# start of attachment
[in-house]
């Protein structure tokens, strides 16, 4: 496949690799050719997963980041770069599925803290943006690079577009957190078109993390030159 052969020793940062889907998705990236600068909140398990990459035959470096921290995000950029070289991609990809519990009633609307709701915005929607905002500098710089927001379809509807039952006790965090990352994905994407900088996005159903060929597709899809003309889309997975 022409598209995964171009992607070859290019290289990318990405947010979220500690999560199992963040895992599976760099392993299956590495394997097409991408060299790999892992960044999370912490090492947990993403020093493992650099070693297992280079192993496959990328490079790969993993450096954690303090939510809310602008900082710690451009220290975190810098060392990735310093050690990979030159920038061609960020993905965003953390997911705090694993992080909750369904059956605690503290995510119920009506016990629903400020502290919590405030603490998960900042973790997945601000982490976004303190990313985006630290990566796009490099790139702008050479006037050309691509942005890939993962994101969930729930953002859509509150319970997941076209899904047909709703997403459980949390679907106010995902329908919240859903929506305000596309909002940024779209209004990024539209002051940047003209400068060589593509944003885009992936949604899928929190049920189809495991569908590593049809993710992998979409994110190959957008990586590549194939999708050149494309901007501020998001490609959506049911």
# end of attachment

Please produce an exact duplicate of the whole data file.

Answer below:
[in-house]
């Protein structure tokens, strides 16, 4: 496949690799050719997963980041770069599925803290943006690079577009957190078109993390030159 052969020793940062889907998705990236600068909140398990990459035959470096921290995000950029070289991609990809519990009633609307709701915005929607905002500098710089927001379809509807039952006790965090990352994905994407900088996005159903060929597709899809003309889309997975 022409598209995964171009992607070859290019290289990318990405947010979220500690999560199992963040895992599976760099392993299956590495394997097409991408060299790999892992960044999370912490090492947990993403020093493992650099070693297992280079192993496959990328490079790969993993450096954690303090939510809310602008900082710690451009220290975190810098060392990735310093050690990979030159920038061609960020993905965003953390997911705090694993992080909750369904059956605690503290995510119920009506016990629903400020502290919590405030603490998960900042973790997945601000982490976004303190990313985006630290990566796009490099790139702008050479006037050309691509942005890939993962994101969930729930953002859509509150319970997941076209899904047909709703997403459980949390679907106010995902329908919240859903929506305000596309909002940024779209209004990024539209002051940047003209400068060589593509944003885009992936949604899928929190049920189809495991569908590593049809993710992998979409994110190959957008990586590549194939999708050149494309901007501020998001490609959506049911």